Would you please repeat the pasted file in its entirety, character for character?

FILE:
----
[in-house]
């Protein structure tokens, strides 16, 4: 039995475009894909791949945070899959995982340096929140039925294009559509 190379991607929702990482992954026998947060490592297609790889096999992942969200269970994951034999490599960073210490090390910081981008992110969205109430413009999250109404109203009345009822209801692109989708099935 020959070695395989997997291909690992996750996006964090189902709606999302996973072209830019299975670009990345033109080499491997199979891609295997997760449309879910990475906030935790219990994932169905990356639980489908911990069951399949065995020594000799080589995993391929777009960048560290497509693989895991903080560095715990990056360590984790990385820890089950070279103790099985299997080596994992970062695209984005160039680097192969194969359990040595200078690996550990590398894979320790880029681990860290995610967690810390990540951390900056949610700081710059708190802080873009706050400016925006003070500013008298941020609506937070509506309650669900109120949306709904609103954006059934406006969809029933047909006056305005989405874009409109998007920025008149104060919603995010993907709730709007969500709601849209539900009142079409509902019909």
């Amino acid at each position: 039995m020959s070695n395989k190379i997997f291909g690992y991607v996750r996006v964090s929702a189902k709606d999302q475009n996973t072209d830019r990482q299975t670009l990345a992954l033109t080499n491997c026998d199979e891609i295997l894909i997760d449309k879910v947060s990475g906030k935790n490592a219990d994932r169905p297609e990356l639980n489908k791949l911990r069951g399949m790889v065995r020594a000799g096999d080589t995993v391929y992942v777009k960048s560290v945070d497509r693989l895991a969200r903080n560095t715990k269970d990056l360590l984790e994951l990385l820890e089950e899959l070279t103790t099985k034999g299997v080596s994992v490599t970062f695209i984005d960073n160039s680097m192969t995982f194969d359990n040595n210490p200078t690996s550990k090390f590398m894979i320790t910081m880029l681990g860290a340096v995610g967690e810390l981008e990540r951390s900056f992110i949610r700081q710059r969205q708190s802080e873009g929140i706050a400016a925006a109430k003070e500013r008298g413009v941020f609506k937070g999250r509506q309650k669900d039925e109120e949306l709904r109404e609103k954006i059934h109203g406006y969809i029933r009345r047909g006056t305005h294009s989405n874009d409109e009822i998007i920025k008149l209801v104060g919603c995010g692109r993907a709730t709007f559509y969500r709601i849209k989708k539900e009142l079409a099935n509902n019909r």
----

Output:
[in-house]
């Protein structure tokens, strides 16, 4: 039995475009894909791949945070899959995982340096929140039925294009559509 190379991607929702990482992954026998947060490592297609790889096999992942969200269970994951034999490599960073210490090390910081981008992110969205109430413009999250109404109203009345009822209801692109989708099935 020959070695395989997997291909690992996750996006964090189902709606999302996973072209830019299975670009990345033109080499491997199979891609295997997760449309879910990475906030935790219990994932169905990356639980489908911990069951399949065995020594000799080589995993391929777009960048560290497509693989895991903080560095715990990056360590984790990385820890089950070279103790099985299997080596994992970062695209984005160039680097192969194969359990040595200078690996550990590398894979320790880029681990860290995610967690810390990540951390900056949610700081710059708190802080873009706050400016925006003070500013008298941020609506937070509506309650669900109120949306709904609103954006059934406006969809029933047909006056305005989405874009409109998007920025008149104060919603995010993907709730709007969500709601849209539900009142079409509902019909």
């Amino acid at each position: 039995m020959s070695n395989k190379i997997f291909g690992y991607v996750r996006v964090s929702a189902k709606d999302q475009n996973t072209d830019r990482q299975t670009l990345a992954l033109t080499n491997c026998d199979e891609i295997l894909i997760d449309k879910v947060s990475g906030k935790n490592a219990d994932r169905p297609e990356l639980n489908k791949l911990r069951g399949m790889v065995r020594a000799g096999d080589t995993v391929y992942v777009k960048s560290v945070d497509r693989l895991a969200r903080n560095t715990k269970d990056l360590l984790e994951l990385l820890e089950e899959l070279t103790t099985k034999g299997v080596s994992v490599t970062f695209i984005d960073n160039s680097m192969t995982f194969d359990n040595n210490p200078t690996s550990k090390f590398m894979i320790t910081m880029l681990g860290a340096v995610g967690e810390l981008e990540r951390s900056f992110i949610r700081q710059r969205q708190s802080e873009g929140i706050a400016a925006a109430k003070e500013r008298g413009v941020f609506k937070g999250r509506q309650k669900d039925e109120e949306l709904r109404e609103k954006i059934h109203g406006y969809i029933r009345r047909g006056t305005h294009s989405n874009d409109e009822i998007i920025k008149l209801v104060g919603c995010g692109r993907a709730t709007f559509y969500r709601i849209k989708k539900e009142l079409a099935n509902n019909r």